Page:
The Mercury Cafe in Denver bought however it’s going nowhere – The Denver Publish

Poetry nights, tarot readings, book signings, live bands and dances, organic meals accompanied by local musicians – the list of community offers at the Mercury Cafe over the past 45 years goes on.

And after a sale very early on Tuesday, June 22nd, the Merc will also continue to operate under new owners.

“I was really lucky because I was afraid the Mercury would be developed or something,” said founder Marilyn Megenity.

The longtime astrologer and cook founded her community café in 1975 at her first location in Indian Hills. Now, at 70, she is passing the business and properties on to three Denver partners and fans of space, entrepreneurs Danny Newman, Christy Kruzick and Austin Gayer.

“I’ve been trying to figure out how to bring the Mercury into a good, safe future in the year before COVID,” Megenity said. “It is not a wise bet that it will rest on an old woman’s shoulders.”

For Newman, Kruzick, and Gayer, the Mercury was wrapped in its own Denver story and needed to be saved.

“Within minutes of seeing the (property) listing, I called Marilyn and said something like, ‘I don’t have a plan, but I just wanted to call and tell you we can’t lose this place. and we can figure something out to make it work, ‘”Newman recalls. “I only know, purely emotionally, that it had to happen.”

They closed on sale at 5:15 a.m. on Tuesday – a time Megenity chose to position the stars to ensure Mercury’s bright future – for just over $ 2 million. She bought the property in 1990 for $ 157,000 after 15 years in the business.

When the business started in 1975, “I had a little bit of money, less than $ 2,000,” Megenity said, “and I thought I knew how to run a restaurant because I’d worked at some … I thought, okay, me I’ll be an actress and a star in Hollywood one day, and that’s going to be my job for now. And (a few years later) I realized that my goal was community. “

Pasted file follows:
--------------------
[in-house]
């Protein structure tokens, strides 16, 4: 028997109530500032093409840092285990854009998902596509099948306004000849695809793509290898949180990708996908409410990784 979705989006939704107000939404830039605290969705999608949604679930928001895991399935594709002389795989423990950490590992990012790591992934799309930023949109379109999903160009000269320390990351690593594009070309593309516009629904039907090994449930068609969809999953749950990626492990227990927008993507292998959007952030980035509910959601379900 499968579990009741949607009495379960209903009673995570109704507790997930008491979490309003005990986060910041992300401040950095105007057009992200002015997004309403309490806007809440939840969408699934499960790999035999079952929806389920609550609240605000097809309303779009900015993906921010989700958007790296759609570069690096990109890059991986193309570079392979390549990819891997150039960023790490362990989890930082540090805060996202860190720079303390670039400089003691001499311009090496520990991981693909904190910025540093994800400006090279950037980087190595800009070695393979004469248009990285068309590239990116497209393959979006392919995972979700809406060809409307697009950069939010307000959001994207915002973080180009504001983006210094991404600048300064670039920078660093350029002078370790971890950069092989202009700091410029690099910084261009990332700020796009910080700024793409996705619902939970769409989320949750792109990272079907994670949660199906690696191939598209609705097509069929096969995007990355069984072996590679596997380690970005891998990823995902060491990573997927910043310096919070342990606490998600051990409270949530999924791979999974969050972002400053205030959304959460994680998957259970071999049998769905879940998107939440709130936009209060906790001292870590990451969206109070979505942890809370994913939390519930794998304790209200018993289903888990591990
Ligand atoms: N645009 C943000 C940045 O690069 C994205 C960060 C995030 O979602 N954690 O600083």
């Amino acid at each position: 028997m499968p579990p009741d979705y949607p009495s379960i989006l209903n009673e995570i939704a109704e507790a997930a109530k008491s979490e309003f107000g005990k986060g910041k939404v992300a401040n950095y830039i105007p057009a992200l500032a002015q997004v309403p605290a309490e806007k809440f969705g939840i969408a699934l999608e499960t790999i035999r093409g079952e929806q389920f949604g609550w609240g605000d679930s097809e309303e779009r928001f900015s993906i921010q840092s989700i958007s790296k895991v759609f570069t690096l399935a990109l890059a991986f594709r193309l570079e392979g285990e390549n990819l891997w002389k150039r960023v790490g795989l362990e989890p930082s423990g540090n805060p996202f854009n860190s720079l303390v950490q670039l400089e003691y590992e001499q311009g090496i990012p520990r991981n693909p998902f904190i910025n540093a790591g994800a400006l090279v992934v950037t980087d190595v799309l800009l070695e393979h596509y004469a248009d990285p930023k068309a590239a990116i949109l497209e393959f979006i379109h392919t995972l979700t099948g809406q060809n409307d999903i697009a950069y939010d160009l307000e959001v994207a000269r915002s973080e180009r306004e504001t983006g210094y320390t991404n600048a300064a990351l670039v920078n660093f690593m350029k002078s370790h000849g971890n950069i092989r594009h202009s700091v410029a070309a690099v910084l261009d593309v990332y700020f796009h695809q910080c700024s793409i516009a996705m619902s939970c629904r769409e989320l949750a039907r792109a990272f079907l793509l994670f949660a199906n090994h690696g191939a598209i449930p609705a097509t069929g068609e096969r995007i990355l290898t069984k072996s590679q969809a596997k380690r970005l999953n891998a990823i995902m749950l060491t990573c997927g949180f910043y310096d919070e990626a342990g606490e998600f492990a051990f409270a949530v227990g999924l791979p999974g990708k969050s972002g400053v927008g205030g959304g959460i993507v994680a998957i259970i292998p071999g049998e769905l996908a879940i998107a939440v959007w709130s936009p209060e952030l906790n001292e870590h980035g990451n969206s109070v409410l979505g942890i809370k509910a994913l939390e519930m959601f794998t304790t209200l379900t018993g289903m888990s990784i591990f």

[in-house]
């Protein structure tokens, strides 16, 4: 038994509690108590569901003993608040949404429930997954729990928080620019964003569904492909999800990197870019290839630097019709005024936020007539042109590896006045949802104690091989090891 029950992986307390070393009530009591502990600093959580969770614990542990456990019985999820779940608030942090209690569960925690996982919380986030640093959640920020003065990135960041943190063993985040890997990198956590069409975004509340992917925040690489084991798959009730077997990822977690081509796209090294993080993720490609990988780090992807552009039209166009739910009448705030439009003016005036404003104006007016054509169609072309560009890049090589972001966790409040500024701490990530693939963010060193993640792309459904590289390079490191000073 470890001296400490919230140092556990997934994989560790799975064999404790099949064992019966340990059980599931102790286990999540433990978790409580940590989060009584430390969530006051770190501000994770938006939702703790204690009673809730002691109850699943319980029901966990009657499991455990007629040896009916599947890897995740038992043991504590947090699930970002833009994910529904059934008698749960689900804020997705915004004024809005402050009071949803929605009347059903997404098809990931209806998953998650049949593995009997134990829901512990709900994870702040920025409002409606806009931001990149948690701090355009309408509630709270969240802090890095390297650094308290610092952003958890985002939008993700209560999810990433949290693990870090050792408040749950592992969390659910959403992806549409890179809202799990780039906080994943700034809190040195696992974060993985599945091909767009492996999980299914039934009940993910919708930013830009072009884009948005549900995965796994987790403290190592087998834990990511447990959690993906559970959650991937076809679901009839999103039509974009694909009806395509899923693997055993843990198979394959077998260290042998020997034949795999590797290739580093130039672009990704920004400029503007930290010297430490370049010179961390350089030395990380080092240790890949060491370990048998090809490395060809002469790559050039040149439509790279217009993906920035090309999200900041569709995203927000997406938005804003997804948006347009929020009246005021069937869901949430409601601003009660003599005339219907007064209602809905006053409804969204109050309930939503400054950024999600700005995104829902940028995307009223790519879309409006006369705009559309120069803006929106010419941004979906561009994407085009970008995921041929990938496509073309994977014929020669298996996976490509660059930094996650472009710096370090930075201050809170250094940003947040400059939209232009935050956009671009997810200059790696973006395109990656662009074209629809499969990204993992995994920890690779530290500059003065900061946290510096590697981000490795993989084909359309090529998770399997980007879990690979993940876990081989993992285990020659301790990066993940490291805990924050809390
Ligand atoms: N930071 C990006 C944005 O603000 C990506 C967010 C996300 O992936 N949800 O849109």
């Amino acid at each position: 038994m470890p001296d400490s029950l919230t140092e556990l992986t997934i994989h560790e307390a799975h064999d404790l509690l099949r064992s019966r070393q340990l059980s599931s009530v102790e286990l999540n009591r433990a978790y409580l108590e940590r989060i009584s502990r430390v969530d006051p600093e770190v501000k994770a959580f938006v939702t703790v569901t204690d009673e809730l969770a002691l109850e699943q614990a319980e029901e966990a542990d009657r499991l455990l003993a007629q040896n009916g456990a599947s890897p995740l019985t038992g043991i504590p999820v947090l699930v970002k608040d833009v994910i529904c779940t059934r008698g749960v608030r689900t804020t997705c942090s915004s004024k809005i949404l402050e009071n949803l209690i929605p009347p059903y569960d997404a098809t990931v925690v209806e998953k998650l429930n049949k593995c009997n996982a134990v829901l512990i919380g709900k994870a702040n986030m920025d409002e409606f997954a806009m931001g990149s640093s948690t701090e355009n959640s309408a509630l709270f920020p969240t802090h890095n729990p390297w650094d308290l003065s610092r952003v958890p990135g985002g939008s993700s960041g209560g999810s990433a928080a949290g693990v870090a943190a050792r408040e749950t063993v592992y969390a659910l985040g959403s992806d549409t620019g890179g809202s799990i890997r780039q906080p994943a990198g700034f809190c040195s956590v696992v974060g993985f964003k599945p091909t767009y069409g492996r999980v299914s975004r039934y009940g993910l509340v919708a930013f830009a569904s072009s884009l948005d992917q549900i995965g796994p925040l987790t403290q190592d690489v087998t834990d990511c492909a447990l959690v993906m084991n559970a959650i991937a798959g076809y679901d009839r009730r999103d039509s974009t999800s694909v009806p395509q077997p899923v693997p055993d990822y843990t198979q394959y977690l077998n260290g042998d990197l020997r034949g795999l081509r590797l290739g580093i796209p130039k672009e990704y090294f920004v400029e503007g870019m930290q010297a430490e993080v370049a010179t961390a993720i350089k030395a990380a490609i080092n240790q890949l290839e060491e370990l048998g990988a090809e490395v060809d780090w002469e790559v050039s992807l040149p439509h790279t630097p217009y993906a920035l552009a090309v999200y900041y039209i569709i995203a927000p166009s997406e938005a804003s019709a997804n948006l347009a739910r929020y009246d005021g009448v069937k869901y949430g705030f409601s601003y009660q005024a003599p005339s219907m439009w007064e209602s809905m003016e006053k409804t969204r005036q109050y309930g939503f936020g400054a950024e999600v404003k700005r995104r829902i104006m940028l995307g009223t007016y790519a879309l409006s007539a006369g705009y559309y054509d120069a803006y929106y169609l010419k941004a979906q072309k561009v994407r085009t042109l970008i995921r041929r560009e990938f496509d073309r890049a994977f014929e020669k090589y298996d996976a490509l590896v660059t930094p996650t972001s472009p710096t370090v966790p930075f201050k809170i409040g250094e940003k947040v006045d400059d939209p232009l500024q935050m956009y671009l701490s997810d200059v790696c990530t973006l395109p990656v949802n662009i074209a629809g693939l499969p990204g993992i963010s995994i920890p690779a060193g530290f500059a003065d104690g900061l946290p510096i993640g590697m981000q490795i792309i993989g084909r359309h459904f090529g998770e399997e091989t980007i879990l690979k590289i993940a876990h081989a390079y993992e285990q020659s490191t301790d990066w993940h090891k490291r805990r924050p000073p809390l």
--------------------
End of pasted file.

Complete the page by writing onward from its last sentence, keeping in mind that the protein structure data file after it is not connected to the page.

Once at a permanent home on Denver’s California and 22nd Street, Megenity cared for the same Mercury ward that would one day save her life’s work.

Newman, 40, recalls growing up in Denver in the 1990s, when the Mercury was “sort of a cultural hub for everything,” he said. “Everything that happened there was cool: poetry readings, jazz bands and on top of that all the great big national acts that got through.”

“I spent my formative years there, probably several times a week,” he added.

His wife Kruzick took her final driving test with her parents when she was 15, navigating to and from the Mercury, where she would inevitably spend her free time. And Gayer also found sociable dance evenings in the café when he moved to Denver.

“We want to make sure Marilyn and the staff know we’re not going to change anything,” Newman said. “We are there to leave it as it is. We are not closing, we are not carrying out any renovation work, but will continue as before for the foreseeable future. “

Community members can check out Newman’s work in My Brother’s Bar, which he bought in 2017, to get an idea of ​​how the tech entrepreneur is preserving Denver institutions.

And Megenity will still be around the Mercury Cafe for the foreseeable future. She plans to help a lot during the transition in the coming weeks, and then less to enjoy the space as a friend and client.

Along with her longtime collaborators (who will stay), Megenity spent her last weekend owning the Mercury, enjoying performances by Hadgaba, Gora Gora Orkestar and Spicy Pickles. She hosted her 33rd annual poetry rodeo, and hosted community yoga, a book signing, and the solstice party.

It was just a typical weekend for the Merc, but a “spectacular” one for the retiree, full of dance, poetry and music – “and I plan to keep doing it,” Megenity said emotionally.

Subscribe to our new food newsletter, Stuffed, to get Denver food and drink updates delivered to your inbox.

Comments are closed.